STUTTGART - The deepening crisis at the Chrysler group has put DaimlerChrysler Chairman Juergen Schrempp's job at risk.
The dismissal last week of Jim Holden, CEO of the Chrysler group, bought Schrempp some time. But DaimlerChrysler insiders say things need to improve quickly if the chairman is to survive. After Holden's firing, rumors spread in Germany last week that Schrempp also might be forced out.
'Everyone is calling me with this rumor,' said Peter Schmidt of industry research group AID Ltd. 'I don't think he is going to go in the next few months, nor do I think he deserves to. But the fuse is lit.'
The company said Friday, Nov. 17, that continued incentive spending, high inventories and production cuts will keep red ink flowing at the Chrysler group. Bloomberg News Service reported forecasts from analysts that the group's fourth-quarter loss could be as much as $85 million.
Both Moody's Investors Service and Standard & Poor's have said that they are considering cutting DaimlerChrysler AG's credit rating because of the problems in the Chrysler group. The Chrysler group posted a $512 million operating loss in the third quarter.
Schrempp also faces questions about the strategic wisdom of the company's 34 percent stake in troubled Mitsubishi Motors Corp.
Holden's ouster and replacement by Dieter Zetsche, head of DaimlerChrysler's Commercial Vehicles Division, was part of a strategy to restore profitability at the Chrysler group. But a DaimlerChrysler manager said it also was meant to 'send a signal to analysts that now finally Schrempp is hands-on. Whether this message is appreciated in the stock price remains to be seen.'
DaimlerChrysler shares have plummeted in value since the acquisition almost two years ago. The sharp decline has frustrated Schrempp, who often describes himself as a champion of shareholder value.
'Schrempp's future may not be so much in the hands of the supervisory board as the traditional Daimler-Benz small shareholder,' said analyst Schmidt.
'Instead of investing their life savings in pension funds, they put it all in Daimler-Benz shares. That is the cruncher,' he said. 'These people are very unhappy. There could be so much flak that the supervisory board has to do something.'
In a recent interview, Schrempp denied feeling pressure from the company's big shareholders, including Deutsche Bank, the Kuwaiti government and American businessman Kirk Kerkorian. 'They are very convinced that what we're doing is perfect, excellent and we have no doubt that our stock will appreciate,' he said in an Oct. 25 interview.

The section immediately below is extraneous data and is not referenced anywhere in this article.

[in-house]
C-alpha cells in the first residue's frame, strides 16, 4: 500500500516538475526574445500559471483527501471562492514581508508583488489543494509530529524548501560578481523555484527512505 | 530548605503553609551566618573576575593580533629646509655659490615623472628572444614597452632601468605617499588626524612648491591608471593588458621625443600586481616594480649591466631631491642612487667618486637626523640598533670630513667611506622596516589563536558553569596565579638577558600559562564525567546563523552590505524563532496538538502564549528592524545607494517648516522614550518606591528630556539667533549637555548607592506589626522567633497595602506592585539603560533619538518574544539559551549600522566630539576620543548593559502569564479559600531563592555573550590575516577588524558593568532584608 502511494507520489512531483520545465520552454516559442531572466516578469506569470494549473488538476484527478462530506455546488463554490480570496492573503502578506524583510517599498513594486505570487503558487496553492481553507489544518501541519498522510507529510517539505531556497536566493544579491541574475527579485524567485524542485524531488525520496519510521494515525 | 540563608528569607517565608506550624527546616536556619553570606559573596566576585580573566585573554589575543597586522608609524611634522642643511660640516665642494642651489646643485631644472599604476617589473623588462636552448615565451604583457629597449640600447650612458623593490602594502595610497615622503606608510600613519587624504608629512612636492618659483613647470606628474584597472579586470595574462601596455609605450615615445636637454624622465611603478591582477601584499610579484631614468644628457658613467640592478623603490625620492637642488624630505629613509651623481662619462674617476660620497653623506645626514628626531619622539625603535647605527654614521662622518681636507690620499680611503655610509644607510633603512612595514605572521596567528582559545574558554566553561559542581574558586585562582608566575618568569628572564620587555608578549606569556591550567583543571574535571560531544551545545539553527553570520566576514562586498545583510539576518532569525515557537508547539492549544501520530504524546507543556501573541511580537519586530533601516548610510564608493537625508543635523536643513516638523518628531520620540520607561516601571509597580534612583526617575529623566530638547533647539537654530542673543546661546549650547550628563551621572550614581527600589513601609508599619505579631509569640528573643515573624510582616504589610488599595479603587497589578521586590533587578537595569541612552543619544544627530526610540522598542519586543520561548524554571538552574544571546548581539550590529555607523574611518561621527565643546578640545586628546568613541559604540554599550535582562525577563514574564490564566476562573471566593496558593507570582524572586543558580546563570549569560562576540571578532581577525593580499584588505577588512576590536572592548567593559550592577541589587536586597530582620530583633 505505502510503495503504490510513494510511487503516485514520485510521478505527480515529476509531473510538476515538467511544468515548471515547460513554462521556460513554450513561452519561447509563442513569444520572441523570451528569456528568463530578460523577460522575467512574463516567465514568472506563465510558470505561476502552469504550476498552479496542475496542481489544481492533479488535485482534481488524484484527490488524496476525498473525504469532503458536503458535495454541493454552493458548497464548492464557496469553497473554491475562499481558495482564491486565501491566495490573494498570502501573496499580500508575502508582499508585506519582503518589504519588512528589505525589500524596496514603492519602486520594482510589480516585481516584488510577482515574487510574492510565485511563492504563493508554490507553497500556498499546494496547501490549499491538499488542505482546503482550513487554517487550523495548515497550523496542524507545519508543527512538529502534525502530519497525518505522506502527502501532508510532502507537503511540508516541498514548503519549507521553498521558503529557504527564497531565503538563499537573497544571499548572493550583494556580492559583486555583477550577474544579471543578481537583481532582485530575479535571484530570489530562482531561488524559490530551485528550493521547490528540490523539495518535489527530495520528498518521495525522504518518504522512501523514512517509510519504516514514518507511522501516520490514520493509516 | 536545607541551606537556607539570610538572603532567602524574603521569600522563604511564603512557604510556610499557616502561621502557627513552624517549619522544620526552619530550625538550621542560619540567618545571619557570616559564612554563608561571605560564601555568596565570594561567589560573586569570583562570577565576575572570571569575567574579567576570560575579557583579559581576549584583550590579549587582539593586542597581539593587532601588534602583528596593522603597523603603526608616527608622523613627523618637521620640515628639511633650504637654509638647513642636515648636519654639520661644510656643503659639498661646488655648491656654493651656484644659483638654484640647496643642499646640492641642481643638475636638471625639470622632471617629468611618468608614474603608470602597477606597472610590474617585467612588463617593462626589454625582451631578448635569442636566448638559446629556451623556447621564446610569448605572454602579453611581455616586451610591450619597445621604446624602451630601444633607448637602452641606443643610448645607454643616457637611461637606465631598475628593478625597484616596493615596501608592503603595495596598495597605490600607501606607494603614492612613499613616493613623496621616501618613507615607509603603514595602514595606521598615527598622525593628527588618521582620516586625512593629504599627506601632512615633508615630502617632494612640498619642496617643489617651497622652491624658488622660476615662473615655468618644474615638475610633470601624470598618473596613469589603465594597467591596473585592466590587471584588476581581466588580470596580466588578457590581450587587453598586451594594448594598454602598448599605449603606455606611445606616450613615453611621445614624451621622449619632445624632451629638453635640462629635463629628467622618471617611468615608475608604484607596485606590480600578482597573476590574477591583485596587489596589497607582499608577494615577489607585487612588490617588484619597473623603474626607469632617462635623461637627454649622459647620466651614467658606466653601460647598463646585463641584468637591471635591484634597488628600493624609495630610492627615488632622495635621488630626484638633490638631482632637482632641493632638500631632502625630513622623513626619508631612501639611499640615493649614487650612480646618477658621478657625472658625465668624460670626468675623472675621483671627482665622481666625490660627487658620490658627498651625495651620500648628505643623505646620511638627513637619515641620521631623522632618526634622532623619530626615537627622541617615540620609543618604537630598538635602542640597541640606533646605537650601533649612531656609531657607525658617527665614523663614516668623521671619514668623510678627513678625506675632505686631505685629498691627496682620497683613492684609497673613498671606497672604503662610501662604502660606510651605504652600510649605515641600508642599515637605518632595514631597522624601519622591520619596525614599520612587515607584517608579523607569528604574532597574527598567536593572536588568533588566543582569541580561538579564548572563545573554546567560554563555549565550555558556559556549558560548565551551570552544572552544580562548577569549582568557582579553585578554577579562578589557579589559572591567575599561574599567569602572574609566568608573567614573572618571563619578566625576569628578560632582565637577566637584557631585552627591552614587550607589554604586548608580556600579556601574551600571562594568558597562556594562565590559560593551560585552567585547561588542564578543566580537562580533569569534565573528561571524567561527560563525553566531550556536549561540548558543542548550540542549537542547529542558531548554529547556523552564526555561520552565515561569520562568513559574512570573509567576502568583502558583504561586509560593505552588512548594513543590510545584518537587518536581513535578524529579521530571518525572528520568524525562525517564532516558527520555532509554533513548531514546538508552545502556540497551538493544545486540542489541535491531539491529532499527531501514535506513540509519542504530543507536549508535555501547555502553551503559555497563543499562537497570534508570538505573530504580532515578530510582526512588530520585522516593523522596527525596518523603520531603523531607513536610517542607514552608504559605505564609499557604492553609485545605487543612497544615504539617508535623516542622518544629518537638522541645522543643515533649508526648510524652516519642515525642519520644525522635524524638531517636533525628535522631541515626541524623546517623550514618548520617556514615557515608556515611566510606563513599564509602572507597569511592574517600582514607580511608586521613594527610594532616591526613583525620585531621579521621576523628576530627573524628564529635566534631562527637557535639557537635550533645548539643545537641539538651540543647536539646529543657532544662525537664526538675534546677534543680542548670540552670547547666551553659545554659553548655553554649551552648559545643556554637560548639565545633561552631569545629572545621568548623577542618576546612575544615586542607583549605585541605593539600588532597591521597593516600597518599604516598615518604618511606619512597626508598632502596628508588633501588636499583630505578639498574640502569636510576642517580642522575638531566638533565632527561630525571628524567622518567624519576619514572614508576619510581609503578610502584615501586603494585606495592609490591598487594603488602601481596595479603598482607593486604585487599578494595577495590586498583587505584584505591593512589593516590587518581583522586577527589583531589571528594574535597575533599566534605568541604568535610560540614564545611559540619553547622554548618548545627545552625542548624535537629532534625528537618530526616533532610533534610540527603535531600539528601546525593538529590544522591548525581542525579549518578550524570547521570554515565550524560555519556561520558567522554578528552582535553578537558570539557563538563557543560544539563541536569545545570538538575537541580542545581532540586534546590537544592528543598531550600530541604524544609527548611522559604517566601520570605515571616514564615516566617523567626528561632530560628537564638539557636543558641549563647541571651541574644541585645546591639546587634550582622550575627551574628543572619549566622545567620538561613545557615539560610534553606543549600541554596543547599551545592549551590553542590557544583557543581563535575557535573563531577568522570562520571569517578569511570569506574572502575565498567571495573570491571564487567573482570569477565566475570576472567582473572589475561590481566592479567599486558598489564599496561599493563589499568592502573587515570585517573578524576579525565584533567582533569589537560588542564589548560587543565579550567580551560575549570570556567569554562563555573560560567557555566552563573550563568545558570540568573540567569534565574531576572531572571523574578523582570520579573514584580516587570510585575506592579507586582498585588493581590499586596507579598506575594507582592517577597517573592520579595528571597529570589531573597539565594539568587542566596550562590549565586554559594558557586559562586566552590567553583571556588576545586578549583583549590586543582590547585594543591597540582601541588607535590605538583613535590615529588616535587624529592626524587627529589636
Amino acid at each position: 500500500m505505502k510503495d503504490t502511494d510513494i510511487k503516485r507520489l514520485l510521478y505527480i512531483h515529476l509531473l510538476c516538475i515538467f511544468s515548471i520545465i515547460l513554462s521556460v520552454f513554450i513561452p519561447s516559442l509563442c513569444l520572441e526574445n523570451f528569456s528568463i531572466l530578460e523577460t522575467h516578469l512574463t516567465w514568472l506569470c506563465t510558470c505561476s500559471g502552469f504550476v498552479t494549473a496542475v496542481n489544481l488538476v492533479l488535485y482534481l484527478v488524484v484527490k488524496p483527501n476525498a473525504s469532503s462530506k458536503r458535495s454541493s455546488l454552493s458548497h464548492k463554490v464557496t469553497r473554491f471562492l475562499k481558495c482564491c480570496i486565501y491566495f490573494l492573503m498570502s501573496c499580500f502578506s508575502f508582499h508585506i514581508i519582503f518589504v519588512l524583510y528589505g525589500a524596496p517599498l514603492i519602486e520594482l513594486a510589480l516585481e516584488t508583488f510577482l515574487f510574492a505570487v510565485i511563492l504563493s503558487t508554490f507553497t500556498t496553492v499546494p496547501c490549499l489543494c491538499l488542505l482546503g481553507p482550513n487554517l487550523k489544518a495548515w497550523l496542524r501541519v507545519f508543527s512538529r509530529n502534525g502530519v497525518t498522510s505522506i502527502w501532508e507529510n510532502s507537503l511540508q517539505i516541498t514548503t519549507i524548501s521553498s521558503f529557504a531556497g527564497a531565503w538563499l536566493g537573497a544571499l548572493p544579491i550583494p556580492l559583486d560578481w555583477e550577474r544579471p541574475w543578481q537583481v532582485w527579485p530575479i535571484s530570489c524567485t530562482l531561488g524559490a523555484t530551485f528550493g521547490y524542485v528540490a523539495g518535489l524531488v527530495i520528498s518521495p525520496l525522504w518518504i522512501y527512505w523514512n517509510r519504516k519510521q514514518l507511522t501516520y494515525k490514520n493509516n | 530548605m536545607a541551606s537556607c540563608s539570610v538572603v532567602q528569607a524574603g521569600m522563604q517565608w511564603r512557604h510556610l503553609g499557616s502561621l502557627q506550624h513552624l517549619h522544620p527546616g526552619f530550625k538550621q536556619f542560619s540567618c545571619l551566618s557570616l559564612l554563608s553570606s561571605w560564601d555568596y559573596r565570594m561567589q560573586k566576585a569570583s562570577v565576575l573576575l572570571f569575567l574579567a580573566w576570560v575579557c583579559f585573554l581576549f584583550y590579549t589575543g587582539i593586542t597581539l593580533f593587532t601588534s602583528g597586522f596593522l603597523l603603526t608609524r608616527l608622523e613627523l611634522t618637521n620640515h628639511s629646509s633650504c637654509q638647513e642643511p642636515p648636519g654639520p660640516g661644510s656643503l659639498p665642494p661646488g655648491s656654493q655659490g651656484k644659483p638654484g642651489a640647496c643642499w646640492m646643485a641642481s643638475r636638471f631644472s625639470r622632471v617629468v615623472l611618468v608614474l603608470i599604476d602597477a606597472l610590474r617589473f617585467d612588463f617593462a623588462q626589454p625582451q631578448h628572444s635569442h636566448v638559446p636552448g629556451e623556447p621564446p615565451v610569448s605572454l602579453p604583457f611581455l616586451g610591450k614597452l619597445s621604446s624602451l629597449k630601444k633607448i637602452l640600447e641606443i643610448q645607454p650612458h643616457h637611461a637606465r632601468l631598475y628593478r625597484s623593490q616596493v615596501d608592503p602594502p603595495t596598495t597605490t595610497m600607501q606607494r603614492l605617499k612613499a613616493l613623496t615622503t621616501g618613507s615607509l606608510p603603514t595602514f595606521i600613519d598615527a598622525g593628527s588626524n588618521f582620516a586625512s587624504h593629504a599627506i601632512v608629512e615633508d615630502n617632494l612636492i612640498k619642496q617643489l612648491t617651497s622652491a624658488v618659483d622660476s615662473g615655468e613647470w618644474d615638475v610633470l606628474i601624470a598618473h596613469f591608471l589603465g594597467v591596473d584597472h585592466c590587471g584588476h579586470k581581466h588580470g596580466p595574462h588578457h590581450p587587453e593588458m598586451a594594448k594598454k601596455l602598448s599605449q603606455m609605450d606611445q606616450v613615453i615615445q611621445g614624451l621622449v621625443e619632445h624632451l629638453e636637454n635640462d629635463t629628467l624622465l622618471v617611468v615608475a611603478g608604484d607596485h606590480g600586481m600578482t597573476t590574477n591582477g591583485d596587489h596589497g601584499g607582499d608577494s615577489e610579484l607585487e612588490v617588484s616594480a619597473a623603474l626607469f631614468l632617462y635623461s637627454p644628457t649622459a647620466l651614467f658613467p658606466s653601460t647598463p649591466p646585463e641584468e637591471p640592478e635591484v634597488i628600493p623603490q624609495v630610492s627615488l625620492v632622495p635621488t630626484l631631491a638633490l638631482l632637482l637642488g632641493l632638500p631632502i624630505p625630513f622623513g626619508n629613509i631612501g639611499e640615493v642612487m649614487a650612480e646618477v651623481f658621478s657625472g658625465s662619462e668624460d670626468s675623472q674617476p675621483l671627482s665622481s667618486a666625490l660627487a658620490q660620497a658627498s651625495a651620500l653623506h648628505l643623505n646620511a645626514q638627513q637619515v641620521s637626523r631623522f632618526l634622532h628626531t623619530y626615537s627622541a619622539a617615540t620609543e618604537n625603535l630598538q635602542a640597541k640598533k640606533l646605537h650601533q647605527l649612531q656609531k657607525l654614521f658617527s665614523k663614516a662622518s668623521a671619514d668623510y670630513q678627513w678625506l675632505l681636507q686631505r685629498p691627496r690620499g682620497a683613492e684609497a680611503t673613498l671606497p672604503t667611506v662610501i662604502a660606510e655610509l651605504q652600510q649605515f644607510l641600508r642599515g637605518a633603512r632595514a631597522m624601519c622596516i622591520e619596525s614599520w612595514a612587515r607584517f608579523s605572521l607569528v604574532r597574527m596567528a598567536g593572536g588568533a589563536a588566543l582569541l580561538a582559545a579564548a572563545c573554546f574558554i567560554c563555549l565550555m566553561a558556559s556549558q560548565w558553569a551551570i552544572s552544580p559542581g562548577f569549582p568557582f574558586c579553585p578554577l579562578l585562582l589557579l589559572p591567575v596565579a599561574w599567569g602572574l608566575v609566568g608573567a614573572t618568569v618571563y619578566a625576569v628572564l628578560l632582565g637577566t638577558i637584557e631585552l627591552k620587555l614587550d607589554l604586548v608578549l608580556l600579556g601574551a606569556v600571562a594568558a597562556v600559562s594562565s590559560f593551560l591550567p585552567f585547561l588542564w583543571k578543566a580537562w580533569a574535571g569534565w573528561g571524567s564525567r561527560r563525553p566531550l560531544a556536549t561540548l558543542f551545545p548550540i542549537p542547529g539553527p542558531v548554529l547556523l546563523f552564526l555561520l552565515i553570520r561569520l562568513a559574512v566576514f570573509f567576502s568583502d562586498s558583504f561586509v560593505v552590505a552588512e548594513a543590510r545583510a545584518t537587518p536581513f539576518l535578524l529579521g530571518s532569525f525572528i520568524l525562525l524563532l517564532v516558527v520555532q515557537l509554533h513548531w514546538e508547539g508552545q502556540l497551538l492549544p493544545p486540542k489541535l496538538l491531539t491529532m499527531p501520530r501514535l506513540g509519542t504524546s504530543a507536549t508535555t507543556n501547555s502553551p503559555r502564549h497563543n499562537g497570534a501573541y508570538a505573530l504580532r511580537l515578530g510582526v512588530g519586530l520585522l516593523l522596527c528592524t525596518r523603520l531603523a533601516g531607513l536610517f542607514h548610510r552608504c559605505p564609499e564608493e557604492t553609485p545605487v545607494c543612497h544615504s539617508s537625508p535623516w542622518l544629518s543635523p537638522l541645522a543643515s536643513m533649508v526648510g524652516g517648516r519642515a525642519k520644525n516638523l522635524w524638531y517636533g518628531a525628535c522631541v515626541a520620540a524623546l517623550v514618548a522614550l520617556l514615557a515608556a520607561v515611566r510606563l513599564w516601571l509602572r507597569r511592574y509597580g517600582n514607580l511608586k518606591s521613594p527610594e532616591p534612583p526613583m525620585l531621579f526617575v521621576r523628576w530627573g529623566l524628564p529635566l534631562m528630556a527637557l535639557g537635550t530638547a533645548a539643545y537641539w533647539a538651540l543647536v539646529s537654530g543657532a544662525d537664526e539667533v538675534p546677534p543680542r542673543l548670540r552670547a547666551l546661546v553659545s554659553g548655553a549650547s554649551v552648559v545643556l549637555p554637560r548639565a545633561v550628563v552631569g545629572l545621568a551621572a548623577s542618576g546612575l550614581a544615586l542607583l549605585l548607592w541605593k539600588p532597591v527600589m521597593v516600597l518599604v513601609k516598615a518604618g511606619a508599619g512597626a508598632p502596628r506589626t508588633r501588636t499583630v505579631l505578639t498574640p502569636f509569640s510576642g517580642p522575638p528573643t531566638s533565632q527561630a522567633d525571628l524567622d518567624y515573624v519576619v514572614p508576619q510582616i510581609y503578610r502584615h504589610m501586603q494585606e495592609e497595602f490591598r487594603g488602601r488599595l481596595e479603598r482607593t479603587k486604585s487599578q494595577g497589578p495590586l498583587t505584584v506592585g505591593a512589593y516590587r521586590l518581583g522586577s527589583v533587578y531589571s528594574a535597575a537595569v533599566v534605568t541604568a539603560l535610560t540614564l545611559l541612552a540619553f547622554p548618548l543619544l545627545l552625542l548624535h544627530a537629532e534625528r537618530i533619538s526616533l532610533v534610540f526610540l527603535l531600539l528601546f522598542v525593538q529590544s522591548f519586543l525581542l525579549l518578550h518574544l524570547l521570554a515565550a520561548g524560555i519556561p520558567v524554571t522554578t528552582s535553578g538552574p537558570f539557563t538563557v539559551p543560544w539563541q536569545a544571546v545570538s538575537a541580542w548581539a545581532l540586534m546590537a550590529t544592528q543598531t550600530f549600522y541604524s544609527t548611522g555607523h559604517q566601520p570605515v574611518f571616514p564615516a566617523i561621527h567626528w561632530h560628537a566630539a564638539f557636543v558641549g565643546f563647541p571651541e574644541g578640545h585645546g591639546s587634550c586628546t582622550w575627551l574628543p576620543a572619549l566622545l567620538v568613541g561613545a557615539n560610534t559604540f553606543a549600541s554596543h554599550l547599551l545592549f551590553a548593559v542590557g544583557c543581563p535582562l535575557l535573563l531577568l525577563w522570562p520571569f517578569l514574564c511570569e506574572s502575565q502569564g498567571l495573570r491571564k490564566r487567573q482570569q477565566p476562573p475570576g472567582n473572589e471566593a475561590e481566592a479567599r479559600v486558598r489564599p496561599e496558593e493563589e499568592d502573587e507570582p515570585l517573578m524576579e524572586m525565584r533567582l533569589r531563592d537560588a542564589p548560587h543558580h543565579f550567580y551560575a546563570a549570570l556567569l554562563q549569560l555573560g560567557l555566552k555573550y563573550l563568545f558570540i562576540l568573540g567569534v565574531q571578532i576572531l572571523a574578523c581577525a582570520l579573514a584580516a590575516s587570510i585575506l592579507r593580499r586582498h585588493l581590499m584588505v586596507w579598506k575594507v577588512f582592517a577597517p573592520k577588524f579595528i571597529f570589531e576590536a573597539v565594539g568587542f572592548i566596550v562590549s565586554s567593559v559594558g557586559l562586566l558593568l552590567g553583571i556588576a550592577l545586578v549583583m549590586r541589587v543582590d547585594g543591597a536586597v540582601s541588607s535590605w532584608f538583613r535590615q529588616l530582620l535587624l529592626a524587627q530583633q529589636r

Company insiders say Schrempp feels the strain. Some critics even suspect that his instinct for self-preservation led to the decision to send Zetsche to the Chrysler group.
'Dieter Zetsche is the only serious competitor for eventually becoming Schrempp's successor,' said a senior DaimlerChrysler executive in Stuttgart. 'He could have become an easy option for the supervisory board if the main shareholders became fed up with Schrempp's performance.'
Dispatching the heir-apparent to America to sort out Chrysler's tough problems also 'gets him out of the direct view of the supervisory board,' said the executive.
However, if Zetsche succeeds in stopping the bleeding at the troubled Chrysler group he could become a very visible and attractive alternative to Schrempp.
Also last week, Schrempp moved an ally, Eckhard Cordes, into the top job at DaimlerChrysler's Commercial Vehicles Division, succeeding Zetsche. Cordes, management board member for corporate strategy, is often depicted as the mastermind behind the acquisition. Sources say he frequently has asked to be put in charge of an operating division.
'This job is a chance for Cordes and is designed to position him as an alternative to Zetsche for eventually succeeding Schrempp,' said a source close to the chairman. 'But a lot will depend on whether Zetsche can sort out the Chrysler mess, and whether Cordes' merger and acquisition strategy pays off in the long run.'
Another DaimlerChrysler source rejected speculation about Schrempp's motives. The source said: 'This is definitely not the time for strategic play. This is a major crisis; it is bloody serious. There is no room for tactical maneuvers.'